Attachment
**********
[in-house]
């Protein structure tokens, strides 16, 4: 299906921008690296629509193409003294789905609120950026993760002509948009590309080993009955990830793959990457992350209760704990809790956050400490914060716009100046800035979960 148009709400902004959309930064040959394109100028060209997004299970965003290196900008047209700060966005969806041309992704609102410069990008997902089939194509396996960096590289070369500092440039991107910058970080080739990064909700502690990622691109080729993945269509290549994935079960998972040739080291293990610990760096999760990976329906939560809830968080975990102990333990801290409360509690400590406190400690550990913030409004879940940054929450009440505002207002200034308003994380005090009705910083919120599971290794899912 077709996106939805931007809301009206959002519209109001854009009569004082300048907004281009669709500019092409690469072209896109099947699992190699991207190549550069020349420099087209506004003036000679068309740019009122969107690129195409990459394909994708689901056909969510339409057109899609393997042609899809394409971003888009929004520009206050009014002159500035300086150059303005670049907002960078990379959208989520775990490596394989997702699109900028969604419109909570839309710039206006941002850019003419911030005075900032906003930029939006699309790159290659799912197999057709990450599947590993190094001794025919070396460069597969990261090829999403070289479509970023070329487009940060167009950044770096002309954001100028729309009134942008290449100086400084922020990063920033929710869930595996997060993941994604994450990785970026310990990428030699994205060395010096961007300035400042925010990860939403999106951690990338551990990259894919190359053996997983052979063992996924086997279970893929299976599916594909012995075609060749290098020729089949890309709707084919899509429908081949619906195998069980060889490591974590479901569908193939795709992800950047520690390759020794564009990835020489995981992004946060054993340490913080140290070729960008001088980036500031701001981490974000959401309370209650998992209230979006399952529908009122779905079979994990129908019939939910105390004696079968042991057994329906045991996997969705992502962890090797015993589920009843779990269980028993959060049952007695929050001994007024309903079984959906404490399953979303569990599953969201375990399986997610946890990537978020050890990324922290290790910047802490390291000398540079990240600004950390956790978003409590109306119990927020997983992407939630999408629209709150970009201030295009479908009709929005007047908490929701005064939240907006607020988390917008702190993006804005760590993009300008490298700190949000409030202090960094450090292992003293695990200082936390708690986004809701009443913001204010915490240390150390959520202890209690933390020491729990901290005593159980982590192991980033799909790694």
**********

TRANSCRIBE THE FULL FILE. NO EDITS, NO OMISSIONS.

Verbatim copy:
[in-house]
């Protein structure tokens, strides 16, 4: 299906921008690296629509193409003294789905609120950026993760002509948009590309080993009955990830793959990457992350209760704990809790956050400490914060716009100046800035979960 148009709400902004959309930064040959394109100028060209997004299970965003290196900008047209700060966005969806041309992704609102410069990008997902089939194509396996960096590289070369500092440039991107910058970080080739990064909700502690990622691109080729993945269509290549994935079960998972040739080291293990610990760096999760990976329906939560809830968080975990102990333990801290409360509690400590406190400690550990913030409004879940940054929450009440505002207002200034308003994380005090009705910083919120599971290794899912 077709996106939805931007809301009206959002519209109001854009009569004082300048907004281009669709500019092409690469072209896109099947699992190699991207190549550069020349420099087209506004003036000679068309740019009122969107690129195409990459394909994708689901056909969510339409057109899609393997042609899809394409971003888009929004520009206050009014002159500035300086150059303005670049907002960078990379959208989520775990490596394989997702699109900028969604419109909570839309710039206006941002850019003419911030005075900032906003930029939006699309790159290659799912197999057709990450599947590993190094001794025919070396460069597969990261090829999403070289479509970023070329487009940060167009950044770096002309954001100028729309009134942008290449100086400084922020990063920033929710869930595996997060993941994604994450990785970026310990990428030699994205060395010096961007300035400042925010990860939403999106951690990338551990990259894919190359053996997983052979063992996924086997279970893929299976599916594909012995075609060749290098020729089949890309709707084919899509429908081949619906195998069980060889490591974590479901569908193939795709992800950047520690390759020794564009990835020489995981992004946060054993340490913080140290070729960008001088980036500031701001981490974000959401309370209650998992209230979006399952529908009122779905079979994990129908019939939910105390004696079968042991057994329906045991996997969705992502962890090797015993589920009843779990269980028993959060049952007695929050001994007024309903079984959906404490399953979303569990599953969201375990399986997610946890990537978020050890990324922290290790910047802490390291000398540079990240600004950390956790978003409590109306119990927020997983992407939630999408629209709150970009201030295009479908009709929005007047908490929701005064939240907006607020988390917008702190993006804005760590993009300008490298700190949000409030202090960094450090292992003293695990200082936390708690986004809701009443913001204010915490240390150390959520202890209690933390020491729990901290005593159980982590192991980033799909790694």